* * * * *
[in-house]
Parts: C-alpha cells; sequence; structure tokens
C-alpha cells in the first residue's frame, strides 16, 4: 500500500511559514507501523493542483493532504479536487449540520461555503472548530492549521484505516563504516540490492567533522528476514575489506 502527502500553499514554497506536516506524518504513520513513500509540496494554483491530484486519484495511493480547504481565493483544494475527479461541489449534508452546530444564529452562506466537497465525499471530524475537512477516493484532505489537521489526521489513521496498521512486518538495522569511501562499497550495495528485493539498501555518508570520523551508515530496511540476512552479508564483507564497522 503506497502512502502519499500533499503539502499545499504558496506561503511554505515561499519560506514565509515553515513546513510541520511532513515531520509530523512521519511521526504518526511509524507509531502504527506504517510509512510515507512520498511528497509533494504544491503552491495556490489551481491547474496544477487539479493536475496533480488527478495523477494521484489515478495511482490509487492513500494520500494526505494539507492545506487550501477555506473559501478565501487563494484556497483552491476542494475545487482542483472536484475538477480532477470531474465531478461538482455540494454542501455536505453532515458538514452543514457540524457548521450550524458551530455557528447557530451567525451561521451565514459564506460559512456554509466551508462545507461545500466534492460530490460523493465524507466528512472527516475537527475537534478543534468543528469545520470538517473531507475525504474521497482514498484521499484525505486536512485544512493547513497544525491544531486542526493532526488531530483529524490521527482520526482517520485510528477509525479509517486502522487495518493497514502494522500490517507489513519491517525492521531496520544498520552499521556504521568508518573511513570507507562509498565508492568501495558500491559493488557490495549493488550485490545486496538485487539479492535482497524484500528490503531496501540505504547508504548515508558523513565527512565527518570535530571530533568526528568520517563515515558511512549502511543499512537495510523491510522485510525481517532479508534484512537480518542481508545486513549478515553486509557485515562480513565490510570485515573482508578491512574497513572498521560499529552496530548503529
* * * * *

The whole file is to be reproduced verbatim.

[in-house]
Parts: C-alpha cells; sequence; structure tokens
C-alpha cells in the first residue's frame, strides 16, 4: 500500500511559514507501523493542483493532504479536487449540520461555503472548530492549521484505516563504516540490492567533522528476514575489506 502527502500553499514554497506536516506524518504513520513513500509540496494554483491530484486519484495511493480547504481565493483544494475527479461541489449534508452546530444564529452562506466537497465525499471530524475537512477516493484532505489537521489526521489513521496498521512486518538495522569511501562499497550495495528485493539498501555518508570520523551508515530496511540476512552479508564483507564497522 503506497502512502502519499500533499503539502499545499504558496506561503511554505515561499519560506514565509515553515513546513510541520511532513515531520509530523512521519511521526504518526511509524507509531502504527506504517510509512510515507512520498511528497509533494504544491503552491495556490489551481491547474496544477487539479493536475496533480488527478495523477494521484489515478495511482490509487492513500494520500494526505494539507492545506487550501477555506473559501478565501487563494484556497483552491476542494475545487482542483472536484475538477480532477470531474465531478461538482455540494454542501455536505453532515458538514452543514457540524457548521450550524458551530455557528447557530451567525451561521451565514459564506460559512456554509466551508462545507461545500466534492460530490460523493465524507466528512472527516475537527475537534478543534468543528469545520470538517473531507475525504474521497482514498484521499484525505486536512485544512493547513497544525491544531486542526493532526488531530483529524490521527482520526482517520485510528477509525479509517486502522487495518493497514502494522500490517507489513519491517525492521531496520544498520552499521556504521568508518573511513570507507562509498565508492568501495558500491559493488557490495549493488550485490545486496538485487539479492535482497524484500528490503531496501540505504547508504548515508558523513565527512565527518570535530571530533568526528568520517563515515558511512549502511543499512537495510523491510522485510525481517532479508534484512537480518542481508545486513549478515553486509557485515562480513565490510570485515573482508578491512574497513572498521560499529552496530548503529